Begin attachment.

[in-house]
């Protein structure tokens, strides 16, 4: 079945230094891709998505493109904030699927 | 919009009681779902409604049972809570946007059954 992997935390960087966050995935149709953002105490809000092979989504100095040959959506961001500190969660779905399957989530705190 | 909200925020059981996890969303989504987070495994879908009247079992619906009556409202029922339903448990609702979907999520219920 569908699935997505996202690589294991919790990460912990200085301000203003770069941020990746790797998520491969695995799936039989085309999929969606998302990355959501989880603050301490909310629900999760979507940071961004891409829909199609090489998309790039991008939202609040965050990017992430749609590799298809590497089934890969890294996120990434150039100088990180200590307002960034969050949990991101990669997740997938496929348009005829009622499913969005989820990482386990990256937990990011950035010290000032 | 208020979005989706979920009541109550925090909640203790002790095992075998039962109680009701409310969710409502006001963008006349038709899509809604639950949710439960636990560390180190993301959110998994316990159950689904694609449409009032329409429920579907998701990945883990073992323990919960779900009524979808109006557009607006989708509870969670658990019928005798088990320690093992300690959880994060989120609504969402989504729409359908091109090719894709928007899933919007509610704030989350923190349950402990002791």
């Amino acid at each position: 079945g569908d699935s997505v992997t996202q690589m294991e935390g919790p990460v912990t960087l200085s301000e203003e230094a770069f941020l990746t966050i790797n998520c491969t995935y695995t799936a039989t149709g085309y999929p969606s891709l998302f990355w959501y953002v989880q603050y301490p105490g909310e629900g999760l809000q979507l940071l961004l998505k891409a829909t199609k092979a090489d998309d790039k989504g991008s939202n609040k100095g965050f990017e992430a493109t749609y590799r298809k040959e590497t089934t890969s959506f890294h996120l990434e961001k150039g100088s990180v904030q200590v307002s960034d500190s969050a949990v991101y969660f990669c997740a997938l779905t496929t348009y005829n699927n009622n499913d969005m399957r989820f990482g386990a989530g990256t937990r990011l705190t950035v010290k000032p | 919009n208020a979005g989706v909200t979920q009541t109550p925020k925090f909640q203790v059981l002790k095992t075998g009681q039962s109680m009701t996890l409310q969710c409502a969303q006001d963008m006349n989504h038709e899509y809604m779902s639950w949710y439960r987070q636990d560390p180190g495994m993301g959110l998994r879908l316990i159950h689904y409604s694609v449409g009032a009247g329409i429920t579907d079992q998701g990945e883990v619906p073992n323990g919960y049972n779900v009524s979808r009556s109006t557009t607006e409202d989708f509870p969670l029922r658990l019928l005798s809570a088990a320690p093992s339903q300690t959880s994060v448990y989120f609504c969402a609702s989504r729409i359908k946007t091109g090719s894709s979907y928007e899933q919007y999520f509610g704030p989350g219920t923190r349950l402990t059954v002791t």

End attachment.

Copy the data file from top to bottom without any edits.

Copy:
[in-house]
């Protein structure tokens, strides 16, 4: 079945230094891709998505493109904030699927 | 919009009681779902409604049972809570946007059954 992997935390960087966050995935149709953002105490809000092979989504100095040959959506961001500190969660779905399957989530705190 | 909200925020059981996890969303989504987070495994879908009247079992619906009556409202029922339903448990609702979907999520219920 569908699935997505996202690589294991919790990460912990200085301000203003770069941020990746790797998520491969695995799936039989085309999929969606998302990355959501989880603050301490909310629900999760979507940071961004891409829909199609090489998309790039991008939202609040965050990017992430749609590799298809590497089934890969890294996120990434150039100088990180200590307002960034969050949990991101990669997740997938496929348009005829009622499913969005989820990482386990990256937990990011950035010290000032 | 208020979005989706979920009541109550925090909640203790002790095992075998039962109680009701409310969710409502006001963008006349038709899509809604639950949710439960636990560390180190993301959110998994316990159950689904694609449409009032329409429920579907998701990945883990073992323990919960779900009524979808109006557009607006989708509870969670658990019928005798088990320690093992300690959880994060989120609504969402989504729409359908091109090719894709928007899933919007509610704030989350923190349950402990002791």
């Amino acid at each position: 079945g569908d699935s997505v992997t996202q690589m294991e935390g919790p990460v912990t960087l200085s301000e203003e230094a770069f941020l990746t966050i790797n998520c491969t995935y695995t799936a039989t149709g085309y999929p969606s891709l998302f990355w959501y953002v989880q603050y301490p105490g909310e629900g999760l809000q979507l940071l961004l998505k891409a829909t199609k092979a090489d998309d790039k989504g991008s939202n609040k100095g965050f990017e992430a493109t749609y590799r298809k040959e590497t089934t890969s959506f890294h996120l990434e961001k150039g100088s990180v904030q200590v307002s960034d500190s969050a949990v991101y969660f990669c997740a997938l779905t496929t348009y005829n699927n009622n499913d969005m399957r989820f990482g386990a989530g990256t937990r990011l705190t950035v010290k000032p | 919009n208020a979005g989706v909200t979920q009541t109550p925020k925090f909640q203790v059981l002790k095992t075998g009681q039962s109680m009701t996890l409310q969710c409502a969303q006001d963008m006349n989504h038709e899509y809604m779902s639950w949710y439960r987070q636990d560390p180190g495994m993301g959110l998994r879908l316990i159950h689904y409604s694609v449409g009032a009247g329409i429920t579907d079992q998701g990945e883990v619906p073992n323990g919960y049972n779900v009524s979808r009556s109006t557009t607006e409202d989708f509870p969670l029922r658990l019928l005798s809570a088990a320690p093992s339903q300690t959880s994060v448990y989120f609504c969402a609702s989504r729409i359908k946007t091109g090719s894709s979907y928007e899933q919007y999520f509610g704030p989350g219920t923190r349950l402990t059954v002791t």